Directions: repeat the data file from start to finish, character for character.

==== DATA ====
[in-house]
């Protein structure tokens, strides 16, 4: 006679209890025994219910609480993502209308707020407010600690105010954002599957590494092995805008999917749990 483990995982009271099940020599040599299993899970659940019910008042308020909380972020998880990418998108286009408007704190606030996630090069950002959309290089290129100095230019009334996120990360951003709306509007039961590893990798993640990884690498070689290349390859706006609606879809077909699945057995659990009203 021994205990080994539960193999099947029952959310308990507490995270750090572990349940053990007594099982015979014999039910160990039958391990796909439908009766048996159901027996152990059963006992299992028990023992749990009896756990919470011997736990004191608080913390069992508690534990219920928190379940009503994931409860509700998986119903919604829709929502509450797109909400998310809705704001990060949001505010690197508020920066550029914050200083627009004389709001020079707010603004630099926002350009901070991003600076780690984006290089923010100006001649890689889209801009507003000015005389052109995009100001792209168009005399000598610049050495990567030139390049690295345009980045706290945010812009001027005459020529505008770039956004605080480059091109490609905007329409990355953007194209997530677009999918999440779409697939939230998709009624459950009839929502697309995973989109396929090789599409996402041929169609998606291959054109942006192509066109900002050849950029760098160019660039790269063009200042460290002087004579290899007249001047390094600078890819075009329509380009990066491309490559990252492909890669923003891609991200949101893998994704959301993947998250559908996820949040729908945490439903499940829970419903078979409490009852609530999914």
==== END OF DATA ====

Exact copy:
[in-house]
């Protein structure tokens, strides 16, 4: 006679209890025994219910609480993502209308707020407010600690105010954002599957590494092995805008999917749990 483990995982009271099940020599040599299993899970659940019910008042308020909380972020998880990418998108286009408007704190606030996630090069950002959309290089290129100095230019009334996120990360951003709306509007039961590893990798993640990884690498070689290349390859706006609606879809077909699945057995659990009203 021994205990080994539960193999099947029952959310308990507490995270750090572990349940053990007594099982015979014999039910160990039958391990796909439908009766048996159901027996152990059963006992299992028990023992749990009896756990919470011997736990004191608080913390069992508690534990219920928190379940009503994931409860509700998986119903919604829709929502509450797109909400998310809705704001990060949001505010690197508020920066550029914050200083627009004389709001020079707010603004630099926002350009901070991003600076780690984006290089923010100006001649890689889209801009507003000015005389052109995009100001792209168009005399000598610049050495990567030139390049690295345009980045706290945010812009001027005459020529505008770039956004605080480059091109490609905007329409990355953007194209997530677009999918999440779409697939939230998709009624459950009839929502697309995973989109396929090789599409996402041929169609998606291959054109942006192509066109900002050849950029760098160019660039790269063009200042460290002087004579290899007249001047390094600078890819075009329509380009990066491309490559990252492909890669923003891609991200949101893998994704959301993947998250559908996820949040729908945490439903499940829970419903078979409490009852609530999914």